Mobile station 102 sends communication signals to and receives communication signals from network 104 over a wireless link via antenna 110. RF transceiver circuitry 108 performs functions similar to those of station 118 and BSC 120, including for example modulation/demodulation and possibly encoding/decoding and encryption/decryption. It is also contemplated that RF transceiver circuitry 108 may perform certain functions in addition to those performed by BSC 120. It will be apparent to those skilled in art that RF transceiver circuitry 108 will be adapted to particular wireless network or networks in which mobile station 102 is intended to operate.
Mobile station 102 includes a battery interface 134 for receiving one or more rechargeable batteries 132. Battery 132 provides electrical power to electrical circuitry in mobile station 102, and battery interface 134 provides for a mechanical and electrical connection for battery 132. Battery interface 134 is coupled to a regulator 136 which regulates power to the device. When mobile station 102 is fully operational, an RF transmitter of RF transceiver circuitry 108 is typically keyed or turned on only when it is sending to network, and is otherwise turned off to conserve resources. Similarly, an RF receiver of RF transceiver circuitry 108 is typically periodically turned off to conserve power until it is needed to receive signals or information (if at all) during designated time periods.
Mobile station 102 operates using a Subscriber Identity Module (SIM) 140 which is connected to or inserted in mobile station 102 at a SIM interface 142. SIM 140 is one type of a conventional “smart card” used to identify an end user (or subscriber) of mobile station 102 and to personalize the device, among other things. Without SIM 140, the mobile station terminal is not fully operational for communication through wireless network 104. By inserting SIM 140 into mobile station 102, an end user can have access to any and all of his/her subscribed services. SIM 140 generally includes a processor and memory for storing information. Since SIM 140 is coupled to SIM interface 142, it is coupled to controller 106 through communication lines 144. In order to identify the subscriber, SIM 140 contains some user parameters such as an International Mobile Subscriber Identity (IMSI). An advantage of using SIM 140 is that end users are not necessarily bound by any single physical mobile station. SIM 140 may store additional user information for the mobile station as well, including datebook (or calendar) information and recent call information.
Mobile station 102 may consist of a single unit, such as a data communication device, a cellular telephone, a Global Positioning System (GPS) unit, a multiple-function communication device with data and voice communication capabilities, a personal digital assistant (PDA) enabled for wireless communication, or a computer incorporating an internal modem. Alternatively, mobile station 102 may be a multiple-module unit comprising a plurality of separate components, including but in no way limited to a computer or other device connected to a wireless modem. In particular, for example, in the mobile station block diagram of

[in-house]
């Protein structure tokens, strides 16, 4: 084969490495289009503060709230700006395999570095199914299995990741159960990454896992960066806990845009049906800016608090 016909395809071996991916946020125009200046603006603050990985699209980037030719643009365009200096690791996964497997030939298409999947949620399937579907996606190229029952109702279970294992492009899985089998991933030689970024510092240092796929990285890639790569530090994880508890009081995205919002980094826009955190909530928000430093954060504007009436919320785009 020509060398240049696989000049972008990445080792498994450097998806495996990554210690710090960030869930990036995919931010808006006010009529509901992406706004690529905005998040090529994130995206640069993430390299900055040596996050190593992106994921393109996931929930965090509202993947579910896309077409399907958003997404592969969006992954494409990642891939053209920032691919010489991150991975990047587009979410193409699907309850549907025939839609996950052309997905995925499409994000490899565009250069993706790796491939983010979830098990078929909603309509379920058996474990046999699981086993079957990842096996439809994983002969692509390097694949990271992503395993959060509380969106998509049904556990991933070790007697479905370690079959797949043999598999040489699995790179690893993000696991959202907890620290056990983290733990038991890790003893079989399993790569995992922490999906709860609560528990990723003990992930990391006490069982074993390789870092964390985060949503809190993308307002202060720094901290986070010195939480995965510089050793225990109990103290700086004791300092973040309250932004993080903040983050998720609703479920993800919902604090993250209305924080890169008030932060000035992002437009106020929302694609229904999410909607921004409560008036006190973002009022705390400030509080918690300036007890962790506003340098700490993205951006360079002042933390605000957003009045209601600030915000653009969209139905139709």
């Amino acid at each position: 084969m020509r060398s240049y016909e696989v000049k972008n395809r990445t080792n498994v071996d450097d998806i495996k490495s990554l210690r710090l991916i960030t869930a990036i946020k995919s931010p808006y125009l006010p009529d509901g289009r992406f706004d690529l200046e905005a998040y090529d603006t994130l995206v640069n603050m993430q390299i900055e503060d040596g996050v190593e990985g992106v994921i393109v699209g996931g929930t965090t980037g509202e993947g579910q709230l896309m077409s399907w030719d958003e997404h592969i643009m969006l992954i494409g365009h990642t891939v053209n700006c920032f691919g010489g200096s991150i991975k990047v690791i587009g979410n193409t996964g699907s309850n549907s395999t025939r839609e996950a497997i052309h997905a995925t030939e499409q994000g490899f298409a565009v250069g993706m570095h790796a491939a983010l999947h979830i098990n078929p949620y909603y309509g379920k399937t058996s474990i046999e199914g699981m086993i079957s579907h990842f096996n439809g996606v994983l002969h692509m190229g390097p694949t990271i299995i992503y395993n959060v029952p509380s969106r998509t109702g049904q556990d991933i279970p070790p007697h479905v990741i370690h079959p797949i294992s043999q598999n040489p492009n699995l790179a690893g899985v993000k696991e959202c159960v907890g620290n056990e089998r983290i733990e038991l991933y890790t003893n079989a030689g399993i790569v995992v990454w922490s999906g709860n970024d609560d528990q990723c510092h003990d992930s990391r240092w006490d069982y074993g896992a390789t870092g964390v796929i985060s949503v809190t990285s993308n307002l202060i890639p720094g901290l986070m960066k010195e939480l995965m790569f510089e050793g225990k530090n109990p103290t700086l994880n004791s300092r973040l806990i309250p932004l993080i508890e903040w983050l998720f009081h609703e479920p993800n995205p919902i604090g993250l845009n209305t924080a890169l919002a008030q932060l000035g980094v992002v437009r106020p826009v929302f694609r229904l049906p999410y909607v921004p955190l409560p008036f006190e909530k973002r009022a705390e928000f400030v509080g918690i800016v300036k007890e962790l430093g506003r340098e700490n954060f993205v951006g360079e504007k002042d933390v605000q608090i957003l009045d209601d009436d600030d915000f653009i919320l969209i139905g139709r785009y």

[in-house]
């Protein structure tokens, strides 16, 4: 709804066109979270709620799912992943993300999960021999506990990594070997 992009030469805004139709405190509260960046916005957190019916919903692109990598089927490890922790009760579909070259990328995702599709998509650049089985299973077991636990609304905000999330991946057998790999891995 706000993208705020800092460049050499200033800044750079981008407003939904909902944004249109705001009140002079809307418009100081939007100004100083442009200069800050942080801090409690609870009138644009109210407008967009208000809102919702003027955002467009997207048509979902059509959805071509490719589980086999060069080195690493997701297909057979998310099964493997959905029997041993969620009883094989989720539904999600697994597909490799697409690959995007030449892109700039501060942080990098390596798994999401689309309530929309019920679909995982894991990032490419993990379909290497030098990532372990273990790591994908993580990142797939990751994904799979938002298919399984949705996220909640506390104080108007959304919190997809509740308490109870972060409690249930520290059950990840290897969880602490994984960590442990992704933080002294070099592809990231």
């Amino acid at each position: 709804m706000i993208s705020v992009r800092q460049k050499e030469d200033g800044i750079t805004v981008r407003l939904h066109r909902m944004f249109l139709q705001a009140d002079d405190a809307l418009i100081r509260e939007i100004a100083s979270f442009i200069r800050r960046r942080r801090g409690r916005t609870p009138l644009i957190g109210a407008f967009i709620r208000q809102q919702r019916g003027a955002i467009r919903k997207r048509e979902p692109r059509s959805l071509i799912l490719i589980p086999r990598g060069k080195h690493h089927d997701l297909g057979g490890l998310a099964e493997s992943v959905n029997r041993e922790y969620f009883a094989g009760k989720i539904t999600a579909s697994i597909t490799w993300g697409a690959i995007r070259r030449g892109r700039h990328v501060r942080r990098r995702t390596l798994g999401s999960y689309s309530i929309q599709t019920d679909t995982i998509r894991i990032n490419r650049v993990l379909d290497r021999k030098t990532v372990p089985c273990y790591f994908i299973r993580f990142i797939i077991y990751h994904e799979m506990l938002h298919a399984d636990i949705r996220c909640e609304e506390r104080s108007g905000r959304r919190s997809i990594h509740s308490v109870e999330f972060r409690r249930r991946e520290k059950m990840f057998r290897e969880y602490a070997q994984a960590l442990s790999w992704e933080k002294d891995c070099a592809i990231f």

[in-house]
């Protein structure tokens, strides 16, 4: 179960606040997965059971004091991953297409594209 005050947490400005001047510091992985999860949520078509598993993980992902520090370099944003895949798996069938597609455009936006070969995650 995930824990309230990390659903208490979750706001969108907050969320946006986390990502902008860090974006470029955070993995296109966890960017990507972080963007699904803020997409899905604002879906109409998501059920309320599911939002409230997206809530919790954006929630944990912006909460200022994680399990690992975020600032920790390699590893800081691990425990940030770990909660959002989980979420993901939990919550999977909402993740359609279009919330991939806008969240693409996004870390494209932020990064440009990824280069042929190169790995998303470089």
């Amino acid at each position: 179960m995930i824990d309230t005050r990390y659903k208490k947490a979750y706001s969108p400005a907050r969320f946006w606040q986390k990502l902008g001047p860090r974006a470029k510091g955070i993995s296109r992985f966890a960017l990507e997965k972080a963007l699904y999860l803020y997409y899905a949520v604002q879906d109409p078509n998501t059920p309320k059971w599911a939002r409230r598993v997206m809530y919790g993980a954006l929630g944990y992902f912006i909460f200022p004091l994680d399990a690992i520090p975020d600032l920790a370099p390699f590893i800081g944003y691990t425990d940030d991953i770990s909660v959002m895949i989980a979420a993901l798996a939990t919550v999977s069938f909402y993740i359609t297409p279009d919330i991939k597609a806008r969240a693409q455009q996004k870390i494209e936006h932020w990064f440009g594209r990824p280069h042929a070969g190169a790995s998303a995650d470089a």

Mobile station 102 communicates in and through wireless communication network 104. Wireless communication network 104 may be a cellular telecommunications network. In the embodiment of
Station 118 is a fixed transceiver station, and station 118 and BSC 120 may be referred to as transceiver equipment. The transceiver equipment provides wireless network coverage for a particular coverage area commonly referred to as a “cell”. The transceiver equipment transmits communication signals to and receives communication signals from mobile stations within its cell via station 118. The transceiver equipment normally performs such functions as modulation and possibly encoding and/or encryption of signals to be transmitted to the mobile station in accordance with particular, usually predetermined, communication protocols and parameters, under control of its controller. The transceiver equipment similarly demodulates and possibly decodes and decrypts, if necessary, any communication signals received from mobile station 102 within its cell. Communication protocols and parameters may vary between different networks. For example, one network may employ a different modulation scheme and operate at different frequencies than other networks.
The wireless link shown in communication system 100 of
For all mobile station's 102 registered with a network operator, permanent data (such as mobile station 102 user's profile) as well as temporary data (such as mobile station's 102 current location) are stored in HLR 132. In case of a voice call to mobile station 102, HLR 132 is queried to determine the current location of mobile station 102. A Visitor Location Register (VLR) of MSC 122 is responsible for a group of location areas and stores the data of those mobile stations that are currently in its area of responsibility. This includes parts of the permanent mobile station data that have been transmitted from HLR 132 to the VLR for faster access. However, the VLR of MSC 122 may also assign and store local data, such as temporary identifications. Optionally, the VLR of MSC 122 can be enhanced for more efficient co-ordination of GPRS and non-GPRS services and functionality (e.g. paging for circuit-switched calls which can be performed more efficiently via SGSN 126, and combined GPRS and non-GPRS location updates).